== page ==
Regarding these scanning signals, in terms of the rows of scanning lines 112 in the H level, in the first field: (1) first, the 241st row is selected; (2) the 1st row, which is upwardly detached 240 rows (corresponding to m) whose number is a half of “480” as the number of scanning lines from the 241st row, is selected; and (3) the 242nd row, which is downwardly detached 241 rows from the 1st row, By alternately repeating (2) and (3), the 2nd, 243rd, 3rd, . . . , 480th, and 240th rows are sequentially selected. In addition, in the second field: (4) first, the 1st row is selected; (5) the 241st row, which is downwardly detached 240 rows from the 1st row; and (6) the 2nd row, which is upwardly detached 239 rows from the 241st row, is selected. Subsequently, by alternately repeating (5) and (6), the 242nd, 3rd, 243rd, . . . , 240th, and 480th are sequentially selected.

In addition, the data line driving circuit 140 includes a sampling signal output circuit 142, and n-channel TFTs 146 for the data lines 114. The sampling signal output circuit 142 has a configuration in which the AND circuits 136 are omitted from the scanning line driving circuit 130. In other words, the sampling signal output circuit 142 includes transfer circuits having stages whose number is one more than the total number, 640, of the data lines 114. Whenever the logic level of clock signal CLX changes (rises and falls), the transfer circuits output shift signals obtained by sequentially shifting start pulses DX, and each AND circuit outputs a logical multiplication signal representing the logical multiplication of adjacent shift signals. Accordingly, logical multiplication signals are output as sampling signals S1, S2, S3, S4, . . . , S639, and S640.

In this configuration, as shown in FIG. 7, sampling signal S1 corresponding to a logical multiplication signal is output with timing delayed for a half of the period of clock signal CLX from supply of start pulses DX. In addition, by sequentially shifting sampling signal S1 for a half of the period of clock signal CLX, sampling signals S2, S3, S4, . . . , S639, and S640 can be generated.

In FIG. 2, the TFTs 146 in the columns have sources connected in common to an image signal line 171 through which data signal Vid is supplied, and drains connected to the data lines 114. Gates of the TFTs 146 are supplied with sampling signals. Accordingly, when sampling signal Sj corresponding to the j-th column is in the H level, a TFT 146 whose drain is connected to the data line 114 in the j-th column can sample data signal Vid supplied to the image signal line 171 for the data line 114 in the j-th column.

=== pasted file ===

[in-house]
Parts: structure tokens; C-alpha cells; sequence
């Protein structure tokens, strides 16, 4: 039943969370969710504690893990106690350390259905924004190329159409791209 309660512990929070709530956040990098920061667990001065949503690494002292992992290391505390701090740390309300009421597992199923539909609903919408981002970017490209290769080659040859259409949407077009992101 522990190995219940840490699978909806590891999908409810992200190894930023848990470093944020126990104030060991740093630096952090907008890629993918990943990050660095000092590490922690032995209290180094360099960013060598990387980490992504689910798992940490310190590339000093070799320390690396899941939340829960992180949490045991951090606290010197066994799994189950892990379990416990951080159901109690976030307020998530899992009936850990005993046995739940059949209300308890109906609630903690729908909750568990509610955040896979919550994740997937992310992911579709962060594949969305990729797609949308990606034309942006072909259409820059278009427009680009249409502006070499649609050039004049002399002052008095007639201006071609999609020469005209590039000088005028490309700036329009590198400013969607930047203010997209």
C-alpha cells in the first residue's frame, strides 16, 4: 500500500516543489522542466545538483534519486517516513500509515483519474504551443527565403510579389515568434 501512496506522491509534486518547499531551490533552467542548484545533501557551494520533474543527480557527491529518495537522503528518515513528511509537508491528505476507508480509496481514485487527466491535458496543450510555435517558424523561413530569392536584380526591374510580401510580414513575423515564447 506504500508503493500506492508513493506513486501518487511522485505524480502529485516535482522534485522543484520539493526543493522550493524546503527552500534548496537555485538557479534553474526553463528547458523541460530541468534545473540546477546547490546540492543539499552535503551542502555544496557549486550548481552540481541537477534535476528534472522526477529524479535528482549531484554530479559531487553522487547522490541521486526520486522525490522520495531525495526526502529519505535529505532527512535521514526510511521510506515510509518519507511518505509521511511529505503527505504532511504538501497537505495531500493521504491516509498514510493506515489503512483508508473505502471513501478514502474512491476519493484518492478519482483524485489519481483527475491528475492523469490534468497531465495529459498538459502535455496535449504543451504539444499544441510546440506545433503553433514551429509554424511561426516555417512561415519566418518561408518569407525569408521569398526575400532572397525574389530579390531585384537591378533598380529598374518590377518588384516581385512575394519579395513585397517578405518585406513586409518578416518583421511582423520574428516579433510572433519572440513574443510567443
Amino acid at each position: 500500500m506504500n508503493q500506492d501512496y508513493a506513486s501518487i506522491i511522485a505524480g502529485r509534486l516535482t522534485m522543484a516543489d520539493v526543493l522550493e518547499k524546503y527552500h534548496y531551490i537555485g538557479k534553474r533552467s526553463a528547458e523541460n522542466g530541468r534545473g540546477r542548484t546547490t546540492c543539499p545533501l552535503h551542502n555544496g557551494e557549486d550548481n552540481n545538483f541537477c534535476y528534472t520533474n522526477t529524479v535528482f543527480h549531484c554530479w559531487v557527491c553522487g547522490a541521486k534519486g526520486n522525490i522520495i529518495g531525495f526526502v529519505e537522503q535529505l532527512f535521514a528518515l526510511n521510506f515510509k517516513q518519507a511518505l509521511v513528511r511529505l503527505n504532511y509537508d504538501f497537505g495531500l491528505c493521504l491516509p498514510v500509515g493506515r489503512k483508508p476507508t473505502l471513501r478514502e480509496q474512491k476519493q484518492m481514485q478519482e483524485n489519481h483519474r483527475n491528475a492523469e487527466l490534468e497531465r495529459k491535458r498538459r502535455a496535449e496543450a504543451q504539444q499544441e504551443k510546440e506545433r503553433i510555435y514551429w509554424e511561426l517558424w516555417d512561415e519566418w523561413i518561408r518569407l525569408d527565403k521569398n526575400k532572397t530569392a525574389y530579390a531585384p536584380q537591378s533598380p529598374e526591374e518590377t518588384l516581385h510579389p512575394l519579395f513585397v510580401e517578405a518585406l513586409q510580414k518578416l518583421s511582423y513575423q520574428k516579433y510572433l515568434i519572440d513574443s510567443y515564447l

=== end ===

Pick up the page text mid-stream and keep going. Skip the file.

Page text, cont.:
Next, an operation of the liquid crystal device 1 is described below assuming the following case. Specifically, in the assumed case, the number of horizontal lines included in video signal “Video” supplied from the external higher level apparatus is constant over a plurality of frames, and value PLc stored in the register 57 is constant without adding/subtracting “2” to/from the value PLc stored in the register 57 by the addition/subtraction circuit 55.

In this case, as described above, on the basis of the value PLc stored in the register 57, the scanning control circuit 51 determines, in the image defined by video signal “Video”, 480 rows that can be displayed in the display region 100. In other words, as described above, at the starts of the first and second fields obtained by equally dividing the period (16.7 milliseconds) of one frame, start pulses DY are supplied, and clock signal CLY whose one period is obtained by dividing the period of one frame into “480” is supplied.

As described above, in the first field, first, the scanning line in the 241st row is selected. Correspondingly to this selection, the video signal processing circuit 60 reads video signal “Video” corresponding to the 241st row stored in the field memory (the RAM 62) at the double speed. The video signal processing circuit 60 converts the read video signal “Video” into negative data signal Vid, and supplies the data signal Vid to the image signal line 171 in the display region 100. Correspondingly to this supply, the sampling signal output circuit 142 is controlled so that sampling signals S1, S2, S3, S4, . . . , S640 sequentially come to have the H level.

Specifically, with timing that, in the 241st row, data signals Vid corresponding to the pixels in the 1st, 2nd, 3rd, . . . , 640th columns are supplied to the image signal line 171, the scanning control circuit 51 controls the video signal processing circuit 60, the scanning line driving circuit 130, the sampling signal output circuit 142 so that sampling signals S1, S2, S3, . . . , S640 sequentially come to have the H level.